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Kindle Keyboard, Wi-Fi, 6" E Ink Display
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The all-new Kindle has a new electronic-ink screen with 50 percent better contrast than any other e-reader, a new sleek design with a 21 percent smaller body while still keeping the same 6-inch-size reading area, and a 17 percent lighter weight at just 8.5 ounces. The new Kindle also offers 20 percent faster page turns, up to one month of battery life, double the storage to 3,500 books, built-in Wi-Fi, a graphite color option and more—all for only $139.
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My review is now over a year old, as is the "Kindle Keyboard" as Amazon calls it now. There are newer models: the basic, cheapie Kindle and the Kindle Touch, and of course the Kindle Fire quasi-tablet.
Each of these models is an excellent choice. Whichever one is right for you just depends on your preferences.
The 3 e-ink Kindles are Kindle Keyboard (this one), Kindle Touch (the newest "flagship" model), and the basic Kindle. All 3 of them have EXACTLY THE SAME 6" DISPLAY, with the same sharp typeface and high contrast that reads like ink on paper with no eyestrain. The Kindle Keyboard is the oldest of these models, and I got one of the first ones when they came out in August 2010.
I still absolutely LOVE my Kindle Keyboard and use it almost every day. I have read dozens of books on it. I like the newer models, they have some neat features, but the experience of reading a book on them is no better or worse than on my 1-year-old Kindle Keyboard. Page turns are now smoother and faster on the newest Kindles, but the difference is not enough to make it worth the cost of upgrading, in my opinion.
The touch-screen interface of the Kindle Touch is pretty neat. But, unlike my iPad, I only use my Kindle to read books, and reading books is just as nice on any of the current Kindle models. I don't consider the touch screen a "must have" feature, and I'm normally obsessed with having the latest version of every tech product I own.
For that reason, I think the cheapest Kindle is an excellent choice. It has less memory than the Keyboard or Touch, but it has plenty enough for 100s of books, and of course you always get free storage in the Amazon cloud for any books that you don't need to have on your device at this moment, such as books you've already read. All your Kindle books are automatically stored in Amazon's cloud, whether they're on your device or not, and getting them back on your device is super-easy, regardless of which Kindle model you have.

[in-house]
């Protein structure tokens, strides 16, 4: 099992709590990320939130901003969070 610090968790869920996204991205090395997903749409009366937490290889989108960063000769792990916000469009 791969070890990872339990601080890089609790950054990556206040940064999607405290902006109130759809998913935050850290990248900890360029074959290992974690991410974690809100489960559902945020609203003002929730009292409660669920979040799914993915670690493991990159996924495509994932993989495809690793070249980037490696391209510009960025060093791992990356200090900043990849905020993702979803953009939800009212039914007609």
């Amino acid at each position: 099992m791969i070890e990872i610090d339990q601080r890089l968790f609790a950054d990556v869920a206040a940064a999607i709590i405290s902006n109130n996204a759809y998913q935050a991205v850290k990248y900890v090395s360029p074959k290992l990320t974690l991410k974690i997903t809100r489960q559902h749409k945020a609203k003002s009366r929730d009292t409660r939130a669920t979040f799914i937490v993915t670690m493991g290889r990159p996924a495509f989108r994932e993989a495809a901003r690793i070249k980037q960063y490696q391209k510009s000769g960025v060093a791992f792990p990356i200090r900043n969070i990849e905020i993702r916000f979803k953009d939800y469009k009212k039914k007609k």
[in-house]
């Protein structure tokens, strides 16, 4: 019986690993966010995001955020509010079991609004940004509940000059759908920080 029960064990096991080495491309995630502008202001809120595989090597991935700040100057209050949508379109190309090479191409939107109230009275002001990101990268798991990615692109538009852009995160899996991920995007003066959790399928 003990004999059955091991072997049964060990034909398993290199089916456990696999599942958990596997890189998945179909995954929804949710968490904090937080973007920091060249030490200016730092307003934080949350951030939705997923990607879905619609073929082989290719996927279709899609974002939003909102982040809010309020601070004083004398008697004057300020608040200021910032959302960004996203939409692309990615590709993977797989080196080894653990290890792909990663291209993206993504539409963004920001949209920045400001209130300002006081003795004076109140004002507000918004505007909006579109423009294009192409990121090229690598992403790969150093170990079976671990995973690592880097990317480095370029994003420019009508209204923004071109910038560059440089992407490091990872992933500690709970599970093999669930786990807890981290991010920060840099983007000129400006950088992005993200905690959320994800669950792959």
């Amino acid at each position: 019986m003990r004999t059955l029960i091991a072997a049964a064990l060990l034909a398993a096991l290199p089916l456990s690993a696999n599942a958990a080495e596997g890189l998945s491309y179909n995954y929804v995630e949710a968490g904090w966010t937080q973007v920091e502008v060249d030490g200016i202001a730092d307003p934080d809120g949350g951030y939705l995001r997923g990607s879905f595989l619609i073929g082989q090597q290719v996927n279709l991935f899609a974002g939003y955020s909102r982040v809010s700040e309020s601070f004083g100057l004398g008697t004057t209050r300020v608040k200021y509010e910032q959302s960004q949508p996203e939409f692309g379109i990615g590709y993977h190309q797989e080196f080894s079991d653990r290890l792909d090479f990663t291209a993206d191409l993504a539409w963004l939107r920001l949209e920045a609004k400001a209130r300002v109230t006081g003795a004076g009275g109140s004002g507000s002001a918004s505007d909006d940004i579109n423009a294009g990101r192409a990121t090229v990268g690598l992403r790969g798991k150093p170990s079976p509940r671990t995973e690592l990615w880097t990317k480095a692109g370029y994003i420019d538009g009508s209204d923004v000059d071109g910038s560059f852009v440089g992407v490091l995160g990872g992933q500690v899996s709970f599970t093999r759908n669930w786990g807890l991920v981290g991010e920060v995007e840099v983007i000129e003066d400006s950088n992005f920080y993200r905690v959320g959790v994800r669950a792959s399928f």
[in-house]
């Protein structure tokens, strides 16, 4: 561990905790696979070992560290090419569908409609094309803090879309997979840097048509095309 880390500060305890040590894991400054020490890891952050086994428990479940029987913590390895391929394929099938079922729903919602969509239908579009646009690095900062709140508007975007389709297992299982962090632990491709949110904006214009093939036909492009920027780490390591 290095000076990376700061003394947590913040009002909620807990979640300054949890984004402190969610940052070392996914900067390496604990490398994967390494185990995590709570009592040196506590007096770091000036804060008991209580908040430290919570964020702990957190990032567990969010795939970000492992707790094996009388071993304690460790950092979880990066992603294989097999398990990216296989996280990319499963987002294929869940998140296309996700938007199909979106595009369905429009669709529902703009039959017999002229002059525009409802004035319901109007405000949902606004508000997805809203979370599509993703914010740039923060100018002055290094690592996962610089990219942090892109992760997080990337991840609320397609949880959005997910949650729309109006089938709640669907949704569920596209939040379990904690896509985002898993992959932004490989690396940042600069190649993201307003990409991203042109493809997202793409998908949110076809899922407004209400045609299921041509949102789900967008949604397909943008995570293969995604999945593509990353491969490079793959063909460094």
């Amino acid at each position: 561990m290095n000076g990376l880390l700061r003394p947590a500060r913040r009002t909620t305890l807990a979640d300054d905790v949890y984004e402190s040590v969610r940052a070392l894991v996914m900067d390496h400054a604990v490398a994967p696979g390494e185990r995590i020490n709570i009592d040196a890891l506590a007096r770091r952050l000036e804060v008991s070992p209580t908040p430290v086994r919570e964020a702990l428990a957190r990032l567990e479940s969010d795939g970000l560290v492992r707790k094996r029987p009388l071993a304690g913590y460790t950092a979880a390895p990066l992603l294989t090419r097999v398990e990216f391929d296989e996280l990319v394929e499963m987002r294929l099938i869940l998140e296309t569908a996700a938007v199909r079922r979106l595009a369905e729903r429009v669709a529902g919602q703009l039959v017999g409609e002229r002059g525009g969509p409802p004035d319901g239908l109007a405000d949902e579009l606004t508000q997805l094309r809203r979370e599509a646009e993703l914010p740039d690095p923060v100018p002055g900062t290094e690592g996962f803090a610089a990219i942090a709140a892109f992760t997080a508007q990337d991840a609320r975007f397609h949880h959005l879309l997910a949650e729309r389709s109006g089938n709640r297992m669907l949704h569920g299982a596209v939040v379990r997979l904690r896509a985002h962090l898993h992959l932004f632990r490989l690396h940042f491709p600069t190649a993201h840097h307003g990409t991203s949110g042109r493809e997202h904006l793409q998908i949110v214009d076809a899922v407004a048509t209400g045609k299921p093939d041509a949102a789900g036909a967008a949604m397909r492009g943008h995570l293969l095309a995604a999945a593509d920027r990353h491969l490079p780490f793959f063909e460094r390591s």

If this will be your first e-reader, you can choose one of these Kindle models or the Barnes and Noble Nook Simple Touch. The Nook Simple Touch has the same 6" e-ink display as the 3 Kindle models, but different typefaces. I think the letters are a little sharper on the Kindles, but the Nook Simple Touch typefaces are also very readable, plus you get a few more choices of typefaces compared to the Kindle.
The "Nook First Edition" is still available at a steeply discounted price, but it is a poor performer by today's standards. (You wouldn't buy an "ipod first edition," except possibly as a collector's item, would you?)
Those are the e-ink Kindles and Nooks. Of course, you might be considering one of the quasi-tablets, Kindle Fire or Nook Tablet. Both are excellent, both have their strengths. Nook Tablet's main advantage is it has twice the internal memory as Kindle Fire - but B&N only lets you use a small fraction of it for third-party content, whereas you can use all of KF's available memory for 3rd party content. And, KF is more affordable.
In my opinion, the real deciding factor between a Kindle product and a Nook product is not any specific feature of the hardware or software - both product families are excellent. The real decision point is whether you prefer living in Amazon's universe or Barnes & Noble's. Content you buy from Amazon only works with Kindles, while content you buy from B&N only works with Nooks.
Both universes have their advantages, so it's a matter of personal preference. B&N's main advantage is you can take your device into your local B&N store and get real assistance from a human being. But Amazon has dedicated customer service lines for Kindle support and you can get a real human on the phone very quickly (in my experience), and they are very helpful. Plus, Kindles and Nooks are generally very easy to use, so you'll probably need very little tech support.
I'm already heavily invested into the Amazon universe, having purchased many dozens of Kindle books; plus, I have an Amazon prime membership, which to my family is very worth the cost (you get free streaming video of TV shows and movies plus unlimited free 2-day air shipping on most Amazon purchases). So if my Kindle were lost or stolen, I'd buy another Kindle product rather than a Nook product.
Whatever you buy, you'll probably be happy. The choices available now are quite good, and prices are better than ever. It's hard to believe that the basic Kindle at only 79 bucks performs better and costs 1/3 as much as the now two-year-old Kindle 2 (an older, slightly larger version of the Kindle Keyboard).
If you're considering the Kindle keyboard, you can read my original review of it below. (Sorry it's so long!) The "nook" it refers to is the "Nook first edition," which was fine in 2009 but is a poor choice by the standards of currently available Nook and Kindle models.
If you're trying to choose between a Nook and a Kindle, perhaps I can help. I and family members have owned a Nook (the original one), a Kindle 2, and a Kindle DX. When Amazon announced the Kindle 3 (Kindle Keyboard) in summer 2010, I pre-ordered two Kindle 3's: the wi-fi only model in graphite, and the wi-fi + 3G model in white. They arrived in late August and we have used them very regularly since then. For us, Kindle is better than Nook, but Nook is a good device with its own advantages that I will discuss below. I'll end this review with a few words about the Nook Color.
First, reasons why we prefer the Kindle:
In our experience, the Kindle is very zippy compared to the Nook. Page refresh speed (the time it takes a new page to appear after you push the page-turn button) was WAY quicker on Kindle 2 than on Nook, and it's quicker yet on Kindle 3. Yet, I read a whole book on the Nook and didn't find the slower page refresh to be annoying - you get used to it, and it's not a problem.